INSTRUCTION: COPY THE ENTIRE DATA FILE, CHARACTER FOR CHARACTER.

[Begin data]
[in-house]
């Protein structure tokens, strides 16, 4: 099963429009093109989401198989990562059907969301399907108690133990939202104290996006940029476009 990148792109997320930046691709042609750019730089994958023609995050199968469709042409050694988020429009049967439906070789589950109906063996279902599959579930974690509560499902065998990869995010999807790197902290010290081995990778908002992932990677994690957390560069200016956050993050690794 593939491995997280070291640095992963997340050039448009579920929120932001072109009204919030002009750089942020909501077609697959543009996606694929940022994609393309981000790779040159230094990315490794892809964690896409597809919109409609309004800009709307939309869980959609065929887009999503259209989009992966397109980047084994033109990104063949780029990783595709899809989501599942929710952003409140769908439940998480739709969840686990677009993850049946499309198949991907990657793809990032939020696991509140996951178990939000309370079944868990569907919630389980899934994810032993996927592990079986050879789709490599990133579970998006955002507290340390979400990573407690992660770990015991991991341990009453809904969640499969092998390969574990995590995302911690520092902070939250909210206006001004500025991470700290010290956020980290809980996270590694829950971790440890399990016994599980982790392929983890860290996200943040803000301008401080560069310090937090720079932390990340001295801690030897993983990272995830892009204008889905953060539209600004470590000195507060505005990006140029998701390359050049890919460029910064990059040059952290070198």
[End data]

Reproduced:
[in-house]
């Protein structure tokens, strides 16, 4: 099963429009093109989401198989990562059907969301399907108690133990939202104290996006940029476009 990148792109997320930046691709042609750019730089994958023609995050199968469709042409050694988020429009049967439906070789589950109906063996279902599959579930974690509560499902065998990869995010999807790197902290010290081995990778908002992932990677994690957390560069200016956050993050690794 593939491995997280070291640095992963997340050039448009579920929120932001072109009204919030002009750089942020909501077609697959543009996606694929940022994609393309981000790779040159230094990315490794892809964690896409597809919109409609309004800009709307939309869980959609065929887009999503259209989009992966397109980047084994033109990104063949780029990783595709899809989501599942929710952003409140769908439940998480739709969840686990677009993850049946499309198949991907990657793809990032939020696991509140996951178990939000309370079944868990569907919630389980899934994810032993996927592990079986050879789709490599990133579970998006955002507290340390979400990573407690992660770990015991991991341990009453809904969640499969092998390969574990995590995302911690520092902070939250909210206006001004500025991470700290010290956020980290809980996270590694829950971790440890399990016994599980982790392929983890860290996200943040803000301008401080560069310090937090720079932390990340001295801690030897993983990272995830892009204008889905953060539209600004470590000195507060505005990006140029998701390359050049890919460029910064990059040059952290070198």